Finding Your ‘Why’ During the Great Resignation

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The upheaval brought about by the pandemic has forced many of us to reevaluate what’s essential. Data shows that record numbers of people around the globe are voluntarily quitting their jobs to focus on new opportunities that better align with their values and goals.

I am one of those people.

For me, the Great Resignation has been an opportunity to step back and rethink the personal objectives in my life. I realized there was a lot of work that didn't stop or slow down, but I didn't feel challenged intellectually. On top of that, I was only getting insight into the complexities of a single industry.

Now, as Director, Employer Brand & Culture at Blu Ivy, I have an insight into many global industries and a pulse on the latest market trends. I'm also building on a full methodology around how to enhance and deliver incredible, tangible, enjoyable experiences and actions that are helping organizations. It's exciting to see how top Fortune 500 organizations take the time to bring their employer brand to life.

With this career pivot, I'm spending so much time with clients, and that is helping in my personal life to meet incredible people constantly who have different challenges, needs, desires, ways of working, philosophies, and methods. I think it is very important to have this desire to not just perform as an employee but also to see personal value in the work that you do.

Tapping into your purpose

Any dream can only flourish if you allow yourself to take a risk. What I've discovered for myself by shifting roles is that I'm now surrounded by people who have so much knowledge outside my own space, and I'm learning more than I ever could have in my previous job.

So, if you think this might be the time to make a change, these are my key pieces of advice:

  1. Have self-awareness of your dream. Allow yourself to listen to that inner dream and let it be your guiding light as you think through career possibilities. In my case, I did not look for a job, but the job opened up to me when I was the least challenged in my existence.
  2. Determine which communities and organizations can fulfill that dream. There were a lot of different organizations that I talked to because I was very curious. I joined different communities like Employer Brandwagon to talk to other people about their roles. I asked, "What do you do every single day? What are your challenges?” The key word here is ‘curiosity’ about what's out there and really looking beyond the salary and thinking about how a role aligns with your goals.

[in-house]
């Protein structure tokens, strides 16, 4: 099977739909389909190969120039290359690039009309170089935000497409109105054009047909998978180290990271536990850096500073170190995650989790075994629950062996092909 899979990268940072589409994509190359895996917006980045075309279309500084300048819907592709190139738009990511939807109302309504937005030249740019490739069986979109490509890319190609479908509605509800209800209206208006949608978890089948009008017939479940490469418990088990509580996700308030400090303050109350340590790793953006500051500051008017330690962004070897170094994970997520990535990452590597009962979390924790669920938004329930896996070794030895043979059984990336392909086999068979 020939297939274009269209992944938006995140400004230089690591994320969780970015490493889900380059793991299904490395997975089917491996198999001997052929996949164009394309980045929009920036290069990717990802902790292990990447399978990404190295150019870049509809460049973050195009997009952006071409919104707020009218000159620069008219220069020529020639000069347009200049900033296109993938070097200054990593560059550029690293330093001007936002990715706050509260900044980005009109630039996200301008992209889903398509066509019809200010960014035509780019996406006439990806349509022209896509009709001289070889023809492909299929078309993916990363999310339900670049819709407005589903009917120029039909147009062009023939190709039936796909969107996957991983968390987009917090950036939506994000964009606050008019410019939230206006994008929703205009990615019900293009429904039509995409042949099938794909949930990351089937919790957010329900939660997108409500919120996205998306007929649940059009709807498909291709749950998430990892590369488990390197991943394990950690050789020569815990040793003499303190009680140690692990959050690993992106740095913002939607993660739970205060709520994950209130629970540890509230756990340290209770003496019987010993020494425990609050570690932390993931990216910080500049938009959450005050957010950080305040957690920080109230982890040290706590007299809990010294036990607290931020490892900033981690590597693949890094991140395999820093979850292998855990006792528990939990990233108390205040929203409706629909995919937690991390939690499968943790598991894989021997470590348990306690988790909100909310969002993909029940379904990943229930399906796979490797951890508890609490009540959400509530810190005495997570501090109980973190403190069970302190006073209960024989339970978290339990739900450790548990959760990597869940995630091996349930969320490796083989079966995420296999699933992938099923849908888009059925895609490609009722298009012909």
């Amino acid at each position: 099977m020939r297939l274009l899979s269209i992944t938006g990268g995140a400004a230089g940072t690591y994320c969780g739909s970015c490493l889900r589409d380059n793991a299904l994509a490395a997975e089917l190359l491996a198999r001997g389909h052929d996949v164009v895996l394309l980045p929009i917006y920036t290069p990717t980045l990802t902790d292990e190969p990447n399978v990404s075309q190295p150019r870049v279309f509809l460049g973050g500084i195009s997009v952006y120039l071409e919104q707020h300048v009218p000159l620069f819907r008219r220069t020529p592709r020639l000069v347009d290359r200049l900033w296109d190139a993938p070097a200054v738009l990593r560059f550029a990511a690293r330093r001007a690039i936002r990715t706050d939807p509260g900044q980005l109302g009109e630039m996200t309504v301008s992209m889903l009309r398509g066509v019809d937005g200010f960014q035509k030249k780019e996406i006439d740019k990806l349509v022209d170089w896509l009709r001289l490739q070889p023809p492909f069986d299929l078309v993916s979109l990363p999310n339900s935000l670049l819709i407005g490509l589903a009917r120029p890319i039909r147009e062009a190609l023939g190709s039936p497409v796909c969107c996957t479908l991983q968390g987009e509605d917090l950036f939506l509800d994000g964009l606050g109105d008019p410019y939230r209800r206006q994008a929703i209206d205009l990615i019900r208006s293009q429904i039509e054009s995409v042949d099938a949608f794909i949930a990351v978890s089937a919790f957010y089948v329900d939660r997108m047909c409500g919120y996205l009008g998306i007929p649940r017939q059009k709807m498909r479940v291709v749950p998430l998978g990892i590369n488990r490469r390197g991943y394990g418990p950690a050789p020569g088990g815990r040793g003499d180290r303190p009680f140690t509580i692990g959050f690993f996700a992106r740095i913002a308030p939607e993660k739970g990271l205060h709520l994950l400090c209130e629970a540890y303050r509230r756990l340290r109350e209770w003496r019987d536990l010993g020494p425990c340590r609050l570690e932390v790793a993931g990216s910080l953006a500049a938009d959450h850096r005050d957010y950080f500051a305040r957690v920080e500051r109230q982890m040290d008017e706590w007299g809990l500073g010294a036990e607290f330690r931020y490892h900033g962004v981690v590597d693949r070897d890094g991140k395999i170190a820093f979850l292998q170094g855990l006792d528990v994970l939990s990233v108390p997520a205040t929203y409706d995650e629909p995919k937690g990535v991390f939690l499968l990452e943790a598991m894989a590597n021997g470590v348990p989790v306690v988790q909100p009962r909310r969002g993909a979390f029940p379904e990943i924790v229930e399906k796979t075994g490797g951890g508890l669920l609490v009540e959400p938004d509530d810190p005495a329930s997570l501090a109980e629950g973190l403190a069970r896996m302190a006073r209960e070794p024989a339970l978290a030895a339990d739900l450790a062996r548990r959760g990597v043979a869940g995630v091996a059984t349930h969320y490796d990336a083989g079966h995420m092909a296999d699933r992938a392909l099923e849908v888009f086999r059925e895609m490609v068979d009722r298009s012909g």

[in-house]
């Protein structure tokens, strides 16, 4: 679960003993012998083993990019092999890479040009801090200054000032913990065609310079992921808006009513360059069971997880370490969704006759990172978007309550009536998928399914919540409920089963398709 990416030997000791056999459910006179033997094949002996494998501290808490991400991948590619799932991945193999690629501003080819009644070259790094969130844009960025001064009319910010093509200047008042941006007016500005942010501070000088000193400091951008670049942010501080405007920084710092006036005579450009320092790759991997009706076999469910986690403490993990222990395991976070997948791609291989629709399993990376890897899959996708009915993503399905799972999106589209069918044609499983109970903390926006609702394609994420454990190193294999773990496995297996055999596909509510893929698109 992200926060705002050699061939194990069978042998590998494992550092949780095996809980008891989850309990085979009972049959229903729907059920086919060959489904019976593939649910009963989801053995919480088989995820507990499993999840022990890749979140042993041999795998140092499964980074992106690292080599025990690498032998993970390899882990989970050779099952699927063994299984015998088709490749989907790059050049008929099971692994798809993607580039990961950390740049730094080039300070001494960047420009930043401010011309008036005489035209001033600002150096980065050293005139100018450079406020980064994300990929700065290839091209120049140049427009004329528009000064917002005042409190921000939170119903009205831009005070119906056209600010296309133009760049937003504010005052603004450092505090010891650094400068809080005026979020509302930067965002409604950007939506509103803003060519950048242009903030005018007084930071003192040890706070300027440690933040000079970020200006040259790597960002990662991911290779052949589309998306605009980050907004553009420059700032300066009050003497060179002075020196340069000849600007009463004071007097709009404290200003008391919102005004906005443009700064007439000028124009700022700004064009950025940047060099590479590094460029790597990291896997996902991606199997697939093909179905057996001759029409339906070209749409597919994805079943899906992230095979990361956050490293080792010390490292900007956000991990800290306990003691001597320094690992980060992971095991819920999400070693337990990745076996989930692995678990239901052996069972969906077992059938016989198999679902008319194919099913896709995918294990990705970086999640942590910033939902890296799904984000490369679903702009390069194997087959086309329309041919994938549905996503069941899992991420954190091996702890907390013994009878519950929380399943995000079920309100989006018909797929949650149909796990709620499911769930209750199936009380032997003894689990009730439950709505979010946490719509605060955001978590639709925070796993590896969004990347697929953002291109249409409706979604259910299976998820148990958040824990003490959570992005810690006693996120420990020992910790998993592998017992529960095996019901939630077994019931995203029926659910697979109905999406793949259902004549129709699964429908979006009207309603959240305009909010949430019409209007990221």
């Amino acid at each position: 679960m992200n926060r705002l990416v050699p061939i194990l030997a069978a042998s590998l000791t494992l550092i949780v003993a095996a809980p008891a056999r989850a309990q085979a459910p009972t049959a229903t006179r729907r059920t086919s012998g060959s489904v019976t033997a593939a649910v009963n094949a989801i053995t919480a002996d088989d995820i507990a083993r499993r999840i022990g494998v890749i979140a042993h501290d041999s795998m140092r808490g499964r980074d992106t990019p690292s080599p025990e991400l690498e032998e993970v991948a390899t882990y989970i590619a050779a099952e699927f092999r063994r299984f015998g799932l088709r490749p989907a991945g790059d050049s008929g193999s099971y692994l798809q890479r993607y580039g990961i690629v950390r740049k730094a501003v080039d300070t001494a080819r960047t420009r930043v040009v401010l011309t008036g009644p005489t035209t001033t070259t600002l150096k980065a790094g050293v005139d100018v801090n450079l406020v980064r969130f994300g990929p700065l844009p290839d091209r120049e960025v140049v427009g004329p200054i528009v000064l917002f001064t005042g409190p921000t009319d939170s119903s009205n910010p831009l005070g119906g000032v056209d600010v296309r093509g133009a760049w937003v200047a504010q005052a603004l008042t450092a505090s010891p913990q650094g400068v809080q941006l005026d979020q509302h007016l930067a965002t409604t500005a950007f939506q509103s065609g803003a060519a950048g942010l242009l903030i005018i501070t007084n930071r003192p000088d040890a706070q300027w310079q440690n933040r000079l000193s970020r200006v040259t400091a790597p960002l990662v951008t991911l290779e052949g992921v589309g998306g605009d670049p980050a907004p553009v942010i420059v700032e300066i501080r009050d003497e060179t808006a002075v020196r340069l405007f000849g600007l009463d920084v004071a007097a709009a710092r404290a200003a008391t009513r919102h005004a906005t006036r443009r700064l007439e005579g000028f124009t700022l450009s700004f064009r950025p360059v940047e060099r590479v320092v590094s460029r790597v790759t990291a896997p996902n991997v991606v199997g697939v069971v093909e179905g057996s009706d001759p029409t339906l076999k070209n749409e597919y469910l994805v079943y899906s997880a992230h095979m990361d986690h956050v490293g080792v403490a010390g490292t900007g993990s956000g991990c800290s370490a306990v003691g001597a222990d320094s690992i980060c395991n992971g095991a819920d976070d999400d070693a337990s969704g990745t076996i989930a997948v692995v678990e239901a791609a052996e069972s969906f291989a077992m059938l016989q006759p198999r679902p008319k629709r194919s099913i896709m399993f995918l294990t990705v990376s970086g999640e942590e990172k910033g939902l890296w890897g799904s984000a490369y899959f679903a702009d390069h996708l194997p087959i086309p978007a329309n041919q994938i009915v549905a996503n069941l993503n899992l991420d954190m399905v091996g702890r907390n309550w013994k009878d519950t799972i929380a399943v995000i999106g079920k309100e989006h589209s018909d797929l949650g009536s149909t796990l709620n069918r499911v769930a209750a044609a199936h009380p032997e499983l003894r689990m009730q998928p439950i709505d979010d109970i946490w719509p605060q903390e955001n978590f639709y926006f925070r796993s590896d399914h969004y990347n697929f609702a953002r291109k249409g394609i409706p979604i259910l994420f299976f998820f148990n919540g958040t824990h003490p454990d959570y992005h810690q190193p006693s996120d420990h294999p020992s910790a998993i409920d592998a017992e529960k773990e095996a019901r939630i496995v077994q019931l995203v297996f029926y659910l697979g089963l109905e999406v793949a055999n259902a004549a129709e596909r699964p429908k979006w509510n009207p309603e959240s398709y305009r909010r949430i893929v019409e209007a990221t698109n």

3. Follow your passion. What matters is the passion that is driving us because that will always come back in the positive. Be honest and humble in your journey and consider the purpose of work in your life.
  4. Trust your instincts. For me, moving from a traditional, process-heavy corporate world to a world of design thinkers and creatives is incredibly inspiring. The decision wasn’t motivated by money but by what my instincts tell me I need in my life to be happy. That’s how I try to live.

Be courageous

The anxiety of always trying to make the right decision is human. If you change careers, you naturally must think very deeply about making the correct choice, not just for yourself but for your family.

The Great Resignation can be an opportunity to find that resonance we’re all searching for – something that inspires us and makes us better people. If you want to unleash your creativity and find who you are, it means more work, but when it's the right work, it motivates you. You'll constantly be inspired.

When I was three years old, I had surgery; I clearly remember that moment and thought “If you have a chance to survive, then you must embrace it.” Now I'm 40, I have the same mindset. If my life had to end today, I can say I followed my intuition, and in the words of Winston Churchill:

to each, there comes in their lifetime a special moment when they are figuratively tapped on the shoulder and offered the chance to do a very special thing, unique to them and fitted to their talents. What a tragedy if that moment finds them unprepared or unqualified for that which could have been their finest hour.”

For me, this isn’t about ticking off a checklist. It's about embracing the ambiguity of life with other people and finding your ‘why.’ So don’t be afraid to take a risk; trust your instincts and listen to that inner voice. Let’s be courageous and triumph over fear as Ryan Holiday wrote: “shake the impossible odds.” Puncturing our little bubbles will help us find and seize the opportunities in front of us.

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